Hinduism,Cosmos ,Sanatan Dharma.Ancient Hinduism science.
Fire Temple of Baku” is a castle-like religious temple in Surakhani town (in Suraxanı raion), a suburb in Baku, Azerbaijan. The pentagonal complex, which has a courtyard surrounded by cells for monks and a tetrapillar-altar in the middle, was built during the 17th and 18th centuries. It was abandoned in the late 19th century, probably due to the dwindling of the Indian population in the area. The Baku Ateshgah was a pilgrimage and philosophical centre of Zoroastrians from Northwestern Indian Subcontinent, who were involved in trade with the Caspian area via the famous “Grand Trunk Road“. The four holy elements of their belief were: ateshi (fire), badi (air), abi (water), and heki (earth). The temple ceased to be a place of worship after 1883 with the installation of petroleum plants (industry) at Surakhany. The complex was turned into a museum in 1975.
The Persian toponym Atashgah (with Russian/Azerbaijani pronunciation: Atashgyakh/Ateshgah) literally means “home of fire.” The Persian-origin term atesh (آتش) means fire, and is a loanword in Azerbaijani. Gah (گاہ) derives from Middle Persian and means “throne” or “bed”. The name refers to the fact that the site is situated atop a now-exhausted natural gas field, which once caused natural fires to spontaneously burn there as the gas emerged from seven natural surface vents. Today, the fires in the complex are fed by gas piped in from Baku, and are only turned on for the benefit of visitors.
Surakhani, the name of the town where the Ateshgah is located, likely means “a region of holes” (سراخ/suraakh is Persian for hole), but might perhaps be a reference to the fire glow as well (سرخ/sorkh/surkh is Persian for red). A historic alternative name for Azerbaijan as a whole has been Odlar Yurdu, Azeri for land of fires.
“Surakhany” in Tati (language of Surakhany, close to Persian) means “hole with the fountain”.
Estakhri (10th century) mentioned that not far from Baku (i.e., on the Apsheron Peninsula) lived fire worshippers. This was confirmed by Movses Daskhurantsi in his reference of the province of Bhagavan (“Fields of the Gods” i.e., “Fire Gods”).
In the 18th century, Atashgah was visited by Zoroastrians. The Persian handwriting Naskh inscription over the entrance aperture of one of the cells, which speaks about the visit of Zoroastrians from Isfahan:
|“||آتشی صف کشیده همچون دک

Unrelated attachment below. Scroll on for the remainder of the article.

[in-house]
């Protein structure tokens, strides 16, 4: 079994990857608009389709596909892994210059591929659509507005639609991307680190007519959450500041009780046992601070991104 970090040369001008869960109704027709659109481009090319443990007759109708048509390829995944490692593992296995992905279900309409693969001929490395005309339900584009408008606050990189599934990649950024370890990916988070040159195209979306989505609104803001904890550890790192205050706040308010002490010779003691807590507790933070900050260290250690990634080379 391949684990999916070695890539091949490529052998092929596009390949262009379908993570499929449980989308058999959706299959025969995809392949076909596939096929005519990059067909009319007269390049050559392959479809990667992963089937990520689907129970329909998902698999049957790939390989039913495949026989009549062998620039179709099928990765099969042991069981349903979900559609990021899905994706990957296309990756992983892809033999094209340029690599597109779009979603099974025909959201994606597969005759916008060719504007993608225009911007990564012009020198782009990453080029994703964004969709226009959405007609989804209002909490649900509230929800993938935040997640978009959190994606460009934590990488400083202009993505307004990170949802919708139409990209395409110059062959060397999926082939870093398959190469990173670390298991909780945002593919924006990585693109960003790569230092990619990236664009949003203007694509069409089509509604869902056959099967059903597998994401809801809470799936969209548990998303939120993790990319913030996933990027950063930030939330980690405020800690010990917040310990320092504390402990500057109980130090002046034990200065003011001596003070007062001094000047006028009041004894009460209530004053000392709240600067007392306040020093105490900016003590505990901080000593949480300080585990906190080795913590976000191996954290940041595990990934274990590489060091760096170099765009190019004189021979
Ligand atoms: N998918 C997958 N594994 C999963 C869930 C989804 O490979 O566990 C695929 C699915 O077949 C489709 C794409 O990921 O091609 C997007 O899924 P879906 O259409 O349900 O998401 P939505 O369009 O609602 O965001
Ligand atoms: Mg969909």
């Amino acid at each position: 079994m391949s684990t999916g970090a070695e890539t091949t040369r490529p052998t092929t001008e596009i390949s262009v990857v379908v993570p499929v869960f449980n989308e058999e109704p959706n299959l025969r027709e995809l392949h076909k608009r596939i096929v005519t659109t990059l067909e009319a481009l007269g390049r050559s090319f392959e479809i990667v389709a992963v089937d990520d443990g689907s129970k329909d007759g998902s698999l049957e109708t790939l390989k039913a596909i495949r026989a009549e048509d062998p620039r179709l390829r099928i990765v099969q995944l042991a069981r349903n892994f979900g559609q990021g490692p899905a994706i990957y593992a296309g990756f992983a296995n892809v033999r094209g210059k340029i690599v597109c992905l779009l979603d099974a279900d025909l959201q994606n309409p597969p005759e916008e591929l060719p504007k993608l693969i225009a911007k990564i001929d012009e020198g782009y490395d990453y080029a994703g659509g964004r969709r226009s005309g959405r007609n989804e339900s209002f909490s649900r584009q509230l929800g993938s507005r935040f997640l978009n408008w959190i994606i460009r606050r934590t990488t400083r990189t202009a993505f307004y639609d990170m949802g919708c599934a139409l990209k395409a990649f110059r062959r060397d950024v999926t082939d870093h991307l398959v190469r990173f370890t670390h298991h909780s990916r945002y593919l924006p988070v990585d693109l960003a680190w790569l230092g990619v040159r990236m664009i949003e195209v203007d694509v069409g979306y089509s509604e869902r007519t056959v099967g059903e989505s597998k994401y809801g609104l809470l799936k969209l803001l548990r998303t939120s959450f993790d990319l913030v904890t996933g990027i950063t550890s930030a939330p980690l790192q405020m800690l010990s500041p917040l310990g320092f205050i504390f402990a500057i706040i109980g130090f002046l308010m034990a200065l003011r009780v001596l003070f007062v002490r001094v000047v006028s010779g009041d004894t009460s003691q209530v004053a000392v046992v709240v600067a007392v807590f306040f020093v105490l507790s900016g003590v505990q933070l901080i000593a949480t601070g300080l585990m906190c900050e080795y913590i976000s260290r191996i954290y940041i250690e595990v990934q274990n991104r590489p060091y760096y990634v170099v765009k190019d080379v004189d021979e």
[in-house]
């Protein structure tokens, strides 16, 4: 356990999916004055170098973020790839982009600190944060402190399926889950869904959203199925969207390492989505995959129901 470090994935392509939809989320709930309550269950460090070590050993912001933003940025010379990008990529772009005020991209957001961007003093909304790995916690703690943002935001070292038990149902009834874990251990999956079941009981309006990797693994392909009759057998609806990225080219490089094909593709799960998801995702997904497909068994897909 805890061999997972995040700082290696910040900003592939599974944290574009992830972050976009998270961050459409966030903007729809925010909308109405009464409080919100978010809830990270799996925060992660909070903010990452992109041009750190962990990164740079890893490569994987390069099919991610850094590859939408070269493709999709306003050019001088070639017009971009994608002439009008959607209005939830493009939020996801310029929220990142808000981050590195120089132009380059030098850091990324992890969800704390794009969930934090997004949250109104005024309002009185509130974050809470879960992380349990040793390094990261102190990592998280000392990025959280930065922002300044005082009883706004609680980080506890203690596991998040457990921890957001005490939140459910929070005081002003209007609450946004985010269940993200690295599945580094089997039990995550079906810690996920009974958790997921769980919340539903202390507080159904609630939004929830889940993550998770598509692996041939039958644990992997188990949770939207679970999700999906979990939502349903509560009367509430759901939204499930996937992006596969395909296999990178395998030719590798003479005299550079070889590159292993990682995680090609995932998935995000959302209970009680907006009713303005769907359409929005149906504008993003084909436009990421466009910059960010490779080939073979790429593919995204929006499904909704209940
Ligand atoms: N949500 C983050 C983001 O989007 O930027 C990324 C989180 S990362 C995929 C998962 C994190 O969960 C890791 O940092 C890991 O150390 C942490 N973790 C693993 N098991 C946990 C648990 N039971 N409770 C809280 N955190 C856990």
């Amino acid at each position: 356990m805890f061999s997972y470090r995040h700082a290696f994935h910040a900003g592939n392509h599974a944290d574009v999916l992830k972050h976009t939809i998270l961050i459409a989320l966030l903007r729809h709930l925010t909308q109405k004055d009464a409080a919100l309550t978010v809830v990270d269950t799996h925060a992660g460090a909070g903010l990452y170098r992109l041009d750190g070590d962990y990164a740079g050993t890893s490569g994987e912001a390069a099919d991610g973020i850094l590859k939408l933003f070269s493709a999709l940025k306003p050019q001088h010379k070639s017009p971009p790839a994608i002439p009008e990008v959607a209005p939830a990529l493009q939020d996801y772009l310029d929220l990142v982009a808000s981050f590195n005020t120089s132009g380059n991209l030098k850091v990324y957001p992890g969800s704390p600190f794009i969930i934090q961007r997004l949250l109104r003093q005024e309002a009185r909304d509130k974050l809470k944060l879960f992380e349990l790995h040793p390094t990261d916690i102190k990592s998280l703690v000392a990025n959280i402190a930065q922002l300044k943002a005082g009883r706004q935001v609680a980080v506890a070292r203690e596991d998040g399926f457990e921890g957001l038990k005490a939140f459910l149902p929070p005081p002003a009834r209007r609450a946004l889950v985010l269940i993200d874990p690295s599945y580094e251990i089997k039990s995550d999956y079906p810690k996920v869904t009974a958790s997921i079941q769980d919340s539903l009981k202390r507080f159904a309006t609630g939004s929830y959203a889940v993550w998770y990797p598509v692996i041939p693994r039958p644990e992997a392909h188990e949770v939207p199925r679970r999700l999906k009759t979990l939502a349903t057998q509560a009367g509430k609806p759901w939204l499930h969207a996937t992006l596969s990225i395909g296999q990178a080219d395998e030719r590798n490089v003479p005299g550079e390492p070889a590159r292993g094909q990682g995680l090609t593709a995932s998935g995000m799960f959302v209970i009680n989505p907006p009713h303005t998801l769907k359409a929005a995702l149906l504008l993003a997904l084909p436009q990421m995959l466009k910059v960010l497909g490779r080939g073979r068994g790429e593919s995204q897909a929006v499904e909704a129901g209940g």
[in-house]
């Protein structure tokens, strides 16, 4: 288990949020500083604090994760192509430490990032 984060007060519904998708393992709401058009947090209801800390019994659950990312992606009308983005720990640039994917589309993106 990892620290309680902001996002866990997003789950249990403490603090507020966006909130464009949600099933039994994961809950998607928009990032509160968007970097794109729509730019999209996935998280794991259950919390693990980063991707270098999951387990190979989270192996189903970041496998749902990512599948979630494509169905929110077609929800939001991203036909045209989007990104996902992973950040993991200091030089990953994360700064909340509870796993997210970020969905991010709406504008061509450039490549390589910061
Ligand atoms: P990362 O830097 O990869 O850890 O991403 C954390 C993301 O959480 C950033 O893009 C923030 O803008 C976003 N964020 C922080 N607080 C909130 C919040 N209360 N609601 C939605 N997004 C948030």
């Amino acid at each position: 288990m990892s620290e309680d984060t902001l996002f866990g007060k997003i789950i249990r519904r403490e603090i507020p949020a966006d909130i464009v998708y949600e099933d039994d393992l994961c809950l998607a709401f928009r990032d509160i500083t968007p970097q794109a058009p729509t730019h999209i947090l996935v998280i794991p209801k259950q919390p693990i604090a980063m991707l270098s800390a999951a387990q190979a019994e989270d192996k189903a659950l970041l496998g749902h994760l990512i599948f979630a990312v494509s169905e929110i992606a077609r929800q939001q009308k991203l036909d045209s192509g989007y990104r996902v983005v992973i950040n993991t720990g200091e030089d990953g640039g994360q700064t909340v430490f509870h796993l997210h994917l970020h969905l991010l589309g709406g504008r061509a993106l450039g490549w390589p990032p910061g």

جیی بِوانی رسیده تا بادک
سال نو نُزل مبارک باد گفت
خانۀ شد رو سنامد (؟) سنة ۱۱۵٨
The 1158 year corresponds to 1745 AD. Bovan (modern Bovanat) is the village near Esfahan. The word Badak is a diminutive of Bad-Kubeh. (The name of Baku in the sources of the 17th and 18th centuries was Bad-e Kube). At the end of the reference is the constellation of Sombole /Virgo (August–September). In the name of the month the master mistakenly shifted the “l” and “h” at the end of the word. According to Zoroastrian calendar Qadimi New Year in 1745 AD was in August.
Interesting information about Zoroastrianism in Baku is given by D. Shapiro in A Karaite from Wolhynia meets a Zoroastrian from Baku. Avraham Firkowicz, a Karaite collector of ancient manuscripts, wrote about his meeting in Darband in 1840 with a fire-worshipper from Baku. Firkowicz asked him “Why do you worship fire?” The fire-worshipper replied that he worshipped not fire, but the Creator symbolised by fire – a “matter” or abstraction (and hence not a person) called Q’rţ’ . Pahlavi Q’rţ’ (from Avestan kirdar or Sanskrit “kṛt” and “कर्ता”) signifies “one who does” or “creator”.scholar, A. V. Williams Jackson, drew a distinction between the two groups. While stating that “the typical features which Hanway mentions are distinctly Indian, not Zoroastrian” based on the worshipers’ attires and tilakas, their strictly vegetarian diets and open veneration for cows, he left open the possibility that a few “actual Gabrs (i.e. Zoroastrians, or Parsis)” may also have been present at the shrine alongside larger Hindu and Sikh groups.
Rooted in Zoroastrianism – the oldest of all monotheist religions – Novruz Bayram has been celebrated since ancient times. The spring new year has been welcomed by holidays in Azerbaijan, Iran, Afghanistan, Tajikistan, Uzbekistan and other Eastern countries. Novruz, which means “new day” in Persian is marked in the northern hemisphere on the day of the equinox (21-22 March), which is the beginning of spring.
Zoroastrianism was founded by the Prophet Zoroaster in ancient Iran approximately 3500 years ago and revolves around the worship of fire.
With a history that stretches back millennia, Baku is home to the Baku Ateshgah or “Fire Temple”. The temple is an ancient Hindu castle-like religious edifice in a suburb of greater Baku, which was initially recognized as a Zoroastrian fire worship place.
The temple is included in the UNESCO’s preliminary World Heritage list and considered as one of the most interesting monuments due to its historical value.
Reblogged this on GLOBAL HINDUISM.
I’m 1/4 Azerbayjanian, who following the path of Shiva, and this is significant news for our family, which should be shared among |at least| all the Azerbayjan and countries around. The tradition of Eternal fire was well spreaded also in “modern” Turkmenistan |Gonur Depe| and Iran. While its present form is just absurdic: to bring the gas for eternal fire to respect past heroes. Sharing with readers our activity in Thailand: we exploring the divine trees of Rudraksha, after its discovering couple of years ago. Despite of the illusion of “rapid grown of Indian wealth and culture” we are still on self run, supported by Shambhu Himself, as none of the govs, eco orgs and other fake bodies even replied, even when we sent them real gifts with Rudrakshas
Please explain why ou are 1/4th Azerbaijanian and that you have activities in Thailand. Where did you find Rudraksh tree?
Are you a resident of Azerbaijan?